We have written in the past about the Facebook (NASDAQ:FB) phenomena coming to an end with the youth migrating to other platforms. Our FB coverage left off in late November with our article "Facebook Lock-Up: Levitating Shares Defy Empirical Evidence". Yes it's been awhile, but it seems that levitation has come to an abrupt end. We think this resembles what happened to Yahoo (NASDAQ:YHOO) after the euphoria of the Internet boom wore off. Let's look at YHOO's historical stock chart:
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As we can see for the past five years, YHOO shares have been stuck in a range with a high of $28.93 and a low of $11.51 despite the magic that Carl Icahn provided along the way. With Marissa Mayer being hired, it seems things seem to be moving in the right direction and the stock is quickly approaching its 5 year high water mark. With the recent purchase of Tumblr, Yahoo seems to be seriously looking to regain their cool factor by announcing that Tumblr founder David Karp would be left in charge here:
"Marissa Mayer promised not to "screw it up," a comment undoubtedly aimed at the sensitive community of Tumblr fanatics."
Facebook shares are falling despite the drop in its short interest as reported by Nasdaq:
This is a very bad sign as hedge funds may soon smell blood in the water with tens of millions of shares still in the queue to be sold by employees and others. We scoured SEC docs to see what insiders have been doing with their shares and took this snapshot of their SEC recent Edgar page:
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We think seeing Form 4 filings like those above are what investors should get used to because there are many employees and insiders with stock options and restricted stock units - RSUs - that are now free to trade. This cloud may be putting a lot of pressure on the FB's share price.
Moving right along, we examined the DEFA14A proxy filing for shareholders eligible to vote at the upcoming June 11th, 2013 annual meeting. Here is a snap shot of the voting rights for inside shareholders:
What we conclude from this filing is the shareholder meeting is merely a formality. As shown above, CEO Zuckerberg has 53.5% voting power and pretty much calls all the shots. Investors should buckle themselves into their seats and go for a ride in the Facebook roller-coaster. To be sure, Zuckerberg has created a vast eco-system that has been remarkable. But the question seems to be re-surfacing is: "How much is Facebook worth in light of all of the coming competition?"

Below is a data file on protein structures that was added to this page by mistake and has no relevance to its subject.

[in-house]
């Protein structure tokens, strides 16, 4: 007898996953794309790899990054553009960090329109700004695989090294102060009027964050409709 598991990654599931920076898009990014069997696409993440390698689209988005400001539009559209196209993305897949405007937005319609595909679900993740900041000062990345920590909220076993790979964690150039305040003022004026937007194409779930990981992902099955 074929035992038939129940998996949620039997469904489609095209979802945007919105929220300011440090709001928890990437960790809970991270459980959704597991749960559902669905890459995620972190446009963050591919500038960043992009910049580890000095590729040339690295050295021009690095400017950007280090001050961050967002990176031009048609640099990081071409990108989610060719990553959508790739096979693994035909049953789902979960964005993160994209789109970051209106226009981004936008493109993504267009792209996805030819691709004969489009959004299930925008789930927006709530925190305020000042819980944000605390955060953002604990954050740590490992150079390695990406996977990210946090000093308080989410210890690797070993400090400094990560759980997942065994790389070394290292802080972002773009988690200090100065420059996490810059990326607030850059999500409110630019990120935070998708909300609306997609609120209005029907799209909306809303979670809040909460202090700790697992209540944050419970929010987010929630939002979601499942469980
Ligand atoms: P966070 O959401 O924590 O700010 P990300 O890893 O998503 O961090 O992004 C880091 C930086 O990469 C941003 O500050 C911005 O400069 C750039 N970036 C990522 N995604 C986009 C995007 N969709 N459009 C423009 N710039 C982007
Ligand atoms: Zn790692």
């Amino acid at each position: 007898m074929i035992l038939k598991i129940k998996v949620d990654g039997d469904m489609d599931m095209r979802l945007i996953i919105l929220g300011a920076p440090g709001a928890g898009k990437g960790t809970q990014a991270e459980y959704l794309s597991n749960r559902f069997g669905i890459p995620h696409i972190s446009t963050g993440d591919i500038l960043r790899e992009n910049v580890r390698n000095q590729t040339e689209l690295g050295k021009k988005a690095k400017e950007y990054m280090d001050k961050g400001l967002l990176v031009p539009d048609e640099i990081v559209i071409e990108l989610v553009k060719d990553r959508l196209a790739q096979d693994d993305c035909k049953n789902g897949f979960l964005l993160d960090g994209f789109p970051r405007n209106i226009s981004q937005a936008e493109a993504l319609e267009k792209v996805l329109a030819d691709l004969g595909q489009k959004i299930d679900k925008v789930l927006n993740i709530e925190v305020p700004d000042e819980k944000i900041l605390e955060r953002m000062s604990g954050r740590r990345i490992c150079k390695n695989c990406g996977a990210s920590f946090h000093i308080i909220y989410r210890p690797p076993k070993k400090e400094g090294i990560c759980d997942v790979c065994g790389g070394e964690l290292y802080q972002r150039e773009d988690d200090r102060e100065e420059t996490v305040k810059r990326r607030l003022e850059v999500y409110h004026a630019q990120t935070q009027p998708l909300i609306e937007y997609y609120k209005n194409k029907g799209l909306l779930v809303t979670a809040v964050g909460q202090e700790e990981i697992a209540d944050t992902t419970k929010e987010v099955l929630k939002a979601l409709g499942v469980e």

Finally, we need an accurate share count of Facebook shares to see what the current market capitalization is for the company. We think the best document to show this from their SEC filings is the 8k filed in September 2012 and this excerpt in particular which may be dated and subject to an update from the company:
Employee RSU Acceleration; Tax Withholding; and Post-Acceleration Capitalization
We have granted restricted stock units (RSUs) to our employees, including our named executive officers, and members of our board of directors. RSUs granted prior to January 1, 2011 (Pre-2011 RSUs) under our 2005 Stock Plan vest upon the satisfaction of both a service condition and a liquidity condition. The liquidity condition will be satisfied six months following our initial public offering (NYSEARCA:IPO). Under settlement procedures applicable to these awards, we are permitted to deliver the underlying shares within 30 days before or after the date on which the liquidity condition is satisfied. We disclosed in the prospectus relating to our IPO that this date would occur between 151 to 180 days after May 17, 2012. We currently expect that two trading days following the announcement of our third quarter 2012 financial results, we will vest and settle outstanding Pre-2011 RSUs for which the service condition has been satisfied and that are held by employees who are employed by Facebook through October 15, 2012. We currently expect to announce our third quarter results on October 23, 2012, which would result in an expected vesting and settlement date of October 25, 2012. The shares would be eligible for sale in the public markets as of market open on October 29, 2012, as described further below.